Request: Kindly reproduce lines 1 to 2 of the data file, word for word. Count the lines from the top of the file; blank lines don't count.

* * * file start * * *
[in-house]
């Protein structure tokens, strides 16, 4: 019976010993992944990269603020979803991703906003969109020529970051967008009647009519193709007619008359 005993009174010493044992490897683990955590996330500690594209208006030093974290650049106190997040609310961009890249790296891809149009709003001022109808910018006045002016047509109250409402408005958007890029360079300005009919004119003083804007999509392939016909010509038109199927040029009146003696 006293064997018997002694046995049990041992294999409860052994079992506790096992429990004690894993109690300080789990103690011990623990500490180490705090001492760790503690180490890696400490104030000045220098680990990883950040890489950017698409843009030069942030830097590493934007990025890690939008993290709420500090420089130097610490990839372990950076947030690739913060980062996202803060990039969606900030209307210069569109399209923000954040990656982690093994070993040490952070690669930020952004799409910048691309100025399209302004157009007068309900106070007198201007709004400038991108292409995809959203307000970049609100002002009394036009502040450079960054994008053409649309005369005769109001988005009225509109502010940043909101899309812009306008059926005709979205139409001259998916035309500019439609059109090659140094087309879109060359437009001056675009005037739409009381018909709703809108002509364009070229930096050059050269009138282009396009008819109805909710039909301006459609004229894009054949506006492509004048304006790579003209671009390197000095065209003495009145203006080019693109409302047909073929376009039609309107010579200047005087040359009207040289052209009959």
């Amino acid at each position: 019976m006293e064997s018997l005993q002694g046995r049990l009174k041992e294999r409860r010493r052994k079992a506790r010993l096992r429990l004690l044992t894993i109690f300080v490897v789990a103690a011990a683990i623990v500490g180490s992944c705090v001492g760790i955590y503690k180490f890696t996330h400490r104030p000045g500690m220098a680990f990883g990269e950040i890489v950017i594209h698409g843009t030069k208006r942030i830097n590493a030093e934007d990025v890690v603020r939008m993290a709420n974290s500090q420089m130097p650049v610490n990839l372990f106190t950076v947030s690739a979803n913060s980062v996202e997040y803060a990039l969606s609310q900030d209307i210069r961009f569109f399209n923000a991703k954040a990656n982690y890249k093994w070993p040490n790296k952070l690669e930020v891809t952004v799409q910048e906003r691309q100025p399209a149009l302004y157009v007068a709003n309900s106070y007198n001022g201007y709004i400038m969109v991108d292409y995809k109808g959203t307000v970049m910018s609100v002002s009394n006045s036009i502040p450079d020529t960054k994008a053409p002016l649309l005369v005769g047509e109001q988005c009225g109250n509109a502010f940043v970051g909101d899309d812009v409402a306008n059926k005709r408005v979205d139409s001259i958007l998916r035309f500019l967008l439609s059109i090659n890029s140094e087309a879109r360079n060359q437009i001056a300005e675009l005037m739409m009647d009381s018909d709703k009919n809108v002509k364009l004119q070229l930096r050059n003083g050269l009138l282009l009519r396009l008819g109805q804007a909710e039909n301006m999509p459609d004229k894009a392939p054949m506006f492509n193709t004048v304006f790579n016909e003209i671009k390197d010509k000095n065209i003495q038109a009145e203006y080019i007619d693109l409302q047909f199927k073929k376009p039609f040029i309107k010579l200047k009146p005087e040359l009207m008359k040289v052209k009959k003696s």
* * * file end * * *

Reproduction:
[in-house]
């Protein structure tokens, strides 16, 4: 019976010993992944990269603020979803991703906003969109020529970051967008009647009519193709007619008359 005993009174010493044992490897683990955590996330500690594209208006030093974290650049106190997040609310961009890249790296891809149009709003001022109808910018006045002016047509109250409402408005958007890029360079300005009919004119003083804007999509392939016909010509038109199927040029009146003696 006293064997018997002694046995049990041992294999409860052994079992506790096992429990004690894993109690300080789990103690011990623990500490180490705090001492760790503690180490890696400490104030000045220098680990990883950040890489950017698409843009030069942030830097590493934007990025890690939008993290709420500090420089130097610490990839372990950076947030690739913060980062996202803060990039969606900030209307210069569109399209923000954040990656982690093994070993040490952070690669930020952004799409910048691309100025399209302004157009007068309900106070007198201007709004400038991108292409995809959203307000970049609100002002009394036009502040450079960054994008053409649309005369005769109001988005009225509109502010940043909101899309812009306008059926005709979205139409001259998916035309500019439609059109090659140094087309879109060359437009001056675009005037739409009381018909709703809108002509364009070229930096050059050269009138282009396009008819109805909710039909301006459609004229894009054949506006492509004048304006790579003209671009390197000095065209003495009145203006080019693109409302047909073929376009039609309107010579200047005087040359009207040289052209009959």